Have you ever felt like a fraud in your work or relationships? If so, you’re not alone. Research suggests that nearly 70% of people report feeling like a fraud at some point in their lives while as many as 40% routinely struggle with this sentiment.
Needless to say, this is unfortunate news. Besides the fact that no one likes feeling like a fraud, this nagging sentiment can be detrimental to our work, relationships, and self-esteem.
If we are to have any hope of slaying this albatross, we must first understand its psychological and cultural underpinnings. This will comprise our objective in this post.
Some of you may already be familiar with the notion of “impostor syndrome,” which refers to the experience of feeling unqualified or like a fraud. According to Wikipedia, it is marked by “an inability to internalize one’s accomplishments and having a persistent fear of being exposed as a fraud.” Here’s a quick overview of its hallmark features:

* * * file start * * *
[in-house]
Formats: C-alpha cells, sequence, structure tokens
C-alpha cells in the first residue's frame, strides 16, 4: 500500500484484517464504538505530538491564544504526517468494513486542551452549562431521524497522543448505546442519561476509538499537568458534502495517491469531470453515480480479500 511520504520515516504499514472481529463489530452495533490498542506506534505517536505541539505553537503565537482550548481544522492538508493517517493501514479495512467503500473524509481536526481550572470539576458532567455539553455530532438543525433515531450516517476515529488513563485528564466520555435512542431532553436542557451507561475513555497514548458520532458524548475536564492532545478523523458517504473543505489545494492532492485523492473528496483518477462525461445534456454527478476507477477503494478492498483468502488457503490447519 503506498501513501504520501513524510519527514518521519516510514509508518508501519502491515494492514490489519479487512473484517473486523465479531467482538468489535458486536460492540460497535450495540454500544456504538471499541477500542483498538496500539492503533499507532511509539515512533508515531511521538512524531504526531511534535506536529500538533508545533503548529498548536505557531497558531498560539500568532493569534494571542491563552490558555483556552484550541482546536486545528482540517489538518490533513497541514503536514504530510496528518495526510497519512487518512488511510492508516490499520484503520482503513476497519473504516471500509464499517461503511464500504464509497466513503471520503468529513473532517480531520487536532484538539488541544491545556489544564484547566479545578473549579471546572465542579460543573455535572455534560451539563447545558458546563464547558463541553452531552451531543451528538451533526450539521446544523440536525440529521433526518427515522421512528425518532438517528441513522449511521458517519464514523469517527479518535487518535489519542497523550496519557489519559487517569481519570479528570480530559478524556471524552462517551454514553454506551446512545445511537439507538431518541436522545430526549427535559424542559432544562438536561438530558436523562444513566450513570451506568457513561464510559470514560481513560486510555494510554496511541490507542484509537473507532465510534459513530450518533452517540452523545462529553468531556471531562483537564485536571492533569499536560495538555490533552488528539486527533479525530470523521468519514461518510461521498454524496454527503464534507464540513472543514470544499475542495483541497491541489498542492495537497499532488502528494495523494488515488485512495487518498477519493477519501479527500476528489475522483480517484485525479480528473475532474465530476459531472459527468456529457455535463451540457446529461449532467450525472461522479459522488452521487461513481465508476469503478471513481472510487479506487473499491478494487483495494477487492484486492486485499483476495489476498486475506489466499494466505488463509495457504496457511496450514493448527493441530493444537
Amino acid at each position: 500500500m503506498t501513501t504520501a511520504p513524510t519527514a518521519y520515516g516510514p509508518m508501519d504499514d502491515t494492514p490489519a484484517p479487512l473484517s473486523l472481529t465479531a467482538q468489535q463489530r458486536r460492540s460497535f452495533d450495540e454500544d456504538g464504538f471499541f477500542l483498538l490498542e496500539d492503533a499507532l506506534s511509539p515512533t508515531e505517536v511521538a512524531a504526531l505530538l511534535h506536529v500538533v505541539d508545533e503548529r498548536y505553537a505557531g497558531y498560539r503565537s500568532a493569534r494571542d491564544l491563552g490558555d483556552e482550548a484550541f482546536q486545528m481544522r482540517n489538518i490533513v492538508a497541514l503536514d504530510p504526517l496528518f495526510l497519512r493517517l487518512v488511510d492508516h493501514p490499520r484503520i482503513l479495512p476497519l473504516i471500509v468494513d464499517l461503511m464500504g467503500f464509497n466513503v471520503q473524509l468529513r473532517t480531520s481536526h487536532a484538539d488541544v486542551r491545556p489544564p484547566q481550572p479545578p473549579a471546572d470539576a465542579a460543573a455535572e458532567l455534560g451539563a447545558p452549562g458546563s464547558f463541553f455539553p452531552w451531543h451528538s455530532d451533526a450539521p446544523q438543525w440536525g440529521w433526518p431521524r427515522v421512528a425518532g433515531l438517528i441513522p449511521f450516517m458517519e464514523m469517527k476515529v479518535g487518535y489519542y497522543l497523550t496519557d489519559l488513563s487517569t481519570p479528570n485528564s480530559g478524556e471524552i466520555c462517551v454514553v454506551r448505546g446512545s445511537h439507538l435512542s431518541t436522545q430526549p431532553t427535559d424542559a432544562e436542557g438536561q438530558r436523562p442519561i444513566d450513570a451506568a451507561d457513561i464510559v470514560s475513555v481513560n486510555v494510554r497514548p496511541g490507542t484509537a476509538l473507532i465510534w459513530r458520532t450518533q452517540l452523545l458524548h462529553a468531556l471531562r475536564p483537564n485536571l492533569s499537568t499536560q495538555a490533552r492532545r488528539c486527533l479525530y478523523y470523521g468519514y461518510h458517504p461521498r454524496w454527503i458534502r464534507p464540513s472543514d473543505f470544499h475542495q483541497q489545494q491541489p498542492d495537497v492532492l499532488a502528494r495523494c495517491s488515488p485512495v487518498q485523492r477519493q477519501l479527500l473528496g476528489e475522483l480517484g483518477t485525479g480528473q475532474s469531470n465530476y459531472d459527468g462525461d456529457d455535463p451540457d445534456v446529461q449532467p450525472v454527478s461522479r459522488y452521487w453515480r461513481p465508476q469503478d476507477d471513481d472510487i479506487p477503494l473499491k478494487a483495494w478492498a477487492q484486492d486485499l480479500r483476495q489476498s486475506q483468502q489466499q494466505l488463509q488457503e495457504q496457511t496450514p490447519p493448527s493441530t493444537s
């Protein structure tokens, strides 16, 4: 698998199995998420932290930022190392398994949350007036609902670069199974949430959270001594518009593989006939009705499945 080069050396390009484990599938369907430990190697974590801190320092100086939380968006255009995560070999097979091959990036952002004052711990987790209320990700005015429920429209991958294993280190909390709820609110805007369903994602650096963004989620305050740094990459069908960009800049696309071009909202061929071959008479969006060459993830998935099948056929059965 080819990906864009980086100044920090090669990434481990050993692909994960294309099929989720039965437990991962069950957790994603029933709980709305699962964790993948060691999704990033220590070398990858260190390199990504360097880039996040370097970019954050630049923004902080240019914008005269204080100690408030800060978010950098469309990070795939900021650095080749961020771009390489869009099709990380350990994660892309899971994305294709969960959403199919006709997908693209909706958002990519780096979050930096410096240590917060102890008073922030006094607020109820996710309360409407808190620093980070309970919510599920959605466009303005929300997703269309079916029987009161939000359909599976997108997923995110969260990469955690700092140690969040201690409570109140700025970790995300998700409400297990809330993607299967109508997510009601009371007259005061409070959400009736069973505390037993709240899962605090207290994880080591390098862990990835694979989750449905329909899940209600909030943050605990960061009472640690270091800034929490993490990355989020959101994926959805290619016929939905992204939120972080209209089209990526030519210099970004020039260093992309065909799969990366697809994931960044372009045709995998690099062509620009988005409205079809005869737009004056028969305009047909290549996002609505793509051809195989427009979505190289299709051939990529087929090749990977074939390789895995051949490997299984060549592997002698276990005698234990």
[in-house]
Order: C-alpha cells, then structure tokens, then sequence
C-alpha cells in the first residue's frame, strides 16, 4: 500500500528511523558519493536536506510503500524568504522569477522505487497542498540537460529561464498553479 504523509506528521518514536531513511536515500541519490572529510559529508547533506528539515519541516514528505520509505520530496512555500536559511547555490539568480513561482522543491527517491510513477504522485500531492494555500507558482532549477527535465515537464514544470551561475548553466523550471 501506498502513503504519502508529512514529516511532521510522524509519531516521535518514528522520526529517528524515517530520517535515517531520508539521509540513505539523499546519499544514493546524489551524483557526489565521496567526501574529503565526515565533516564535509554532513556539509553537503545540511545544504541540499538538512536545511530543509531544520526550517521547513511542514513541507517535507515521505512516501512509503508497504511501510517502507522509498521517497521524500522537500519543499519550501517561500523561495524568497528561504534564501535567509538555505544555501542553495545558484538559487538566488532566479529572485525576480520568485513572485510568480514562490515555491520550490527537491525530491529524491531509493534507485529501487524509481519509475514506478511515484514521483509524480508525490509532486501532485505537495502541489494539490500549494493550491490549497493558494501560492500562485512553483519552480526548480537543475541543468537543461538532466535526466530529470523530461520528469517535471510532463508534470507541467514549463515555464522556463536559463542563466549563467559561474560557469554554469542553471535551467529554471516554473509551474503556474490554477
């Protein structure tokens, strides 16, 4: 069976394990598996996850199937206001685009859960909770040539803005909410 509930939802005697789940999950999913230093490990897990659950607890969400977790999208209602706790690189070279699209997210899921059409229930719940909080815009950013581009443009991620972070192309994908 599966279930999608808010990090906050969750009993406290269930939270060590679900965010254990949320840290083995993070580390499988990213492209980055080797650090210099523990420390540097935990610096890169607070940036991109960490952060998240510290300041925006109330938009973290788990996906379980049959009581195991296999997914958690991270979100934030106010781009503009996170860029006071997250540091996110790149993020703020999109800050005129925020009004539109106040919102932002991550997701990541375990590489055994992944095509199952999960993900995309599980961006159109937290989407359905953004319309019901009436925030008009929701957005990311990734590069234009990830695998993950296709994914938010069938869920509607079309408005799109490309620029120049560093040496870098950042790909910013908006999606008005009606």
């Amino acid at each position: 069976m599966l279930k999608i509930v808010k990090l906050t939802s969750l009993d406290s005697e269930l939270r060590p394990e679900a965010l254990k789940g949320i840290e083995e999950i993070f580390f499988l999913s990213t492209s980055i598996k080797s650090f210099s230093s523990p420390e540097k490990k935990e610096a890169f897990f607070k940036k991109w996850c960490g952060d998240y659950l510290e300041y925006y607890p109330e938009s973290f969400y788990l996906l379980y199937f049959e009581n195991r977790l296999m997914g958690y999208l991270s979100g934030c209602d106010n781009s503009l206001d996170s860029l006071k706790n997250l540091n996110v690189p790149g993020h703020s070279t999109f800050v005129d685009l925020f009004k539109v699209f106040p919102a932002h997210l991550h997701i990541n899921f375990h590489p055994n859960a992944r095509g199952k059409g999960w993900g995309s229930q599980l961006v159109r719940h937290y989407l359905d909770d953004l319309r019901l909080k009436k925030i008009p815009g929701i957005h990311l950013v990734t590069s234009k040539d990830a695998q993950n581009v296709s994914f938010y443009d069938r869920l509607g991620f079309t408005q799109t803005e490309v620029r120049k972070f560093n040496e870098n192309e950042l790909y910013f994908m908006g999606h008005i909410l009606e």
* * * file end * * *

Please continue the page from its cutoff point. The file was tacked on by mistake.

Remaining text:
- Feeling like and fearing exposure as a fraud / fake
- Fear of failure
- Routinely downplaying your strengths / achievements and seeing them as over-estimated / exaggerated by others
- Attributing your accomplishments to circumstantial factors (e.g., “I just got lucky.”)
- Over-working / perfecting in attempt to compensate for perceived deficits
In light of the surprising prevalence of impostor syndrome, we might reconsider whether instances of “false modesty” are really false at all. The data seem to suggest that many people genuinely approach their abilities or accomplishments in a humble or self-deprecating way.
Why Introverts May Feel Like a Fraud